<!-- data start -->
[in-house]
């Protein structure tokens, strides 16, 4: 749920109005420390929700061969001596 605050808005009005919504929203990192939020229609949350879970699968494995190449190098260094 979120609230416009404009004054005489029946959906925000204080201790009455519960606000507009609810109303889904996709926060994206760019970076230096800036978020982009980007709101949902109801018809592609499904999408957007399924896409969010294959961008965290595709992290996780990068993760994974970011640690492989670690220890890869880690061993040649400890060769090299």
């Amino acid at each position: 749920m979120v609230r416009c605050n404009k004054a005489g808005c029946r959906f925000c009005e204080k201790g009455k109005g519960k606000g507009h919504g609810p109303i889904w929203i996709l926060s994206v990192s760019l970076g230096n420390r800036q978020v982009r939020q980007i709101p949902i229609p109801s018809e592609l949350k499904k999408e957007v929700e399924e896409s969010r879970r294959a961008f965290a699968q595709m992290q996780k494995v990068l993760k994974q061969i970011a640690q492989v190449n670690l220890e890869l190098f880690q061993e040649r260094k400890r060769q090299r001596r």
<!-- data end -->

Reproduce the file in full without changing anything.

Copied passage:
[in-house]
């Protein structure tokens, strides 16, 4: 749920109005420390929700061969001596 605050808005009005919504929203990192939020229609949350879970699968494995190449190098260094 979120609230416009404009004054005489029946959906925000204080201790009455519960606000507009609810109303889904996709926060994206760019970076230096800036978020982009980007709101949902109801018809592609499904999408957007399924896409969010294959961008965290595709992290996780990068993760994974970011640690492989670690220890890869880690061993040649400890060769090299």
């Amino acid at each position: 749920m979120v609230r416009c605050n404009k004054a005489g808005c029946r959906f925000c009005e204080k201790g009455k109005g519960k606000g507009h919504g609810p109303i889904w929203i996709l926060s994206v990192s760019l970076g230096n420390r800036q978020v982009r939020q980007i709101p949902i229609p109801s018809e592609l949350k499904k999408e957007v929700e399924e896409s969010r879970r294959a961008f965290a699968q595709m992290q996780k494995v990068l993760k994974q061969i970011a640690q492989v190449n670690l220890e890869l190098f880690q061993e040649r260094k400890r060769q090299r001596r």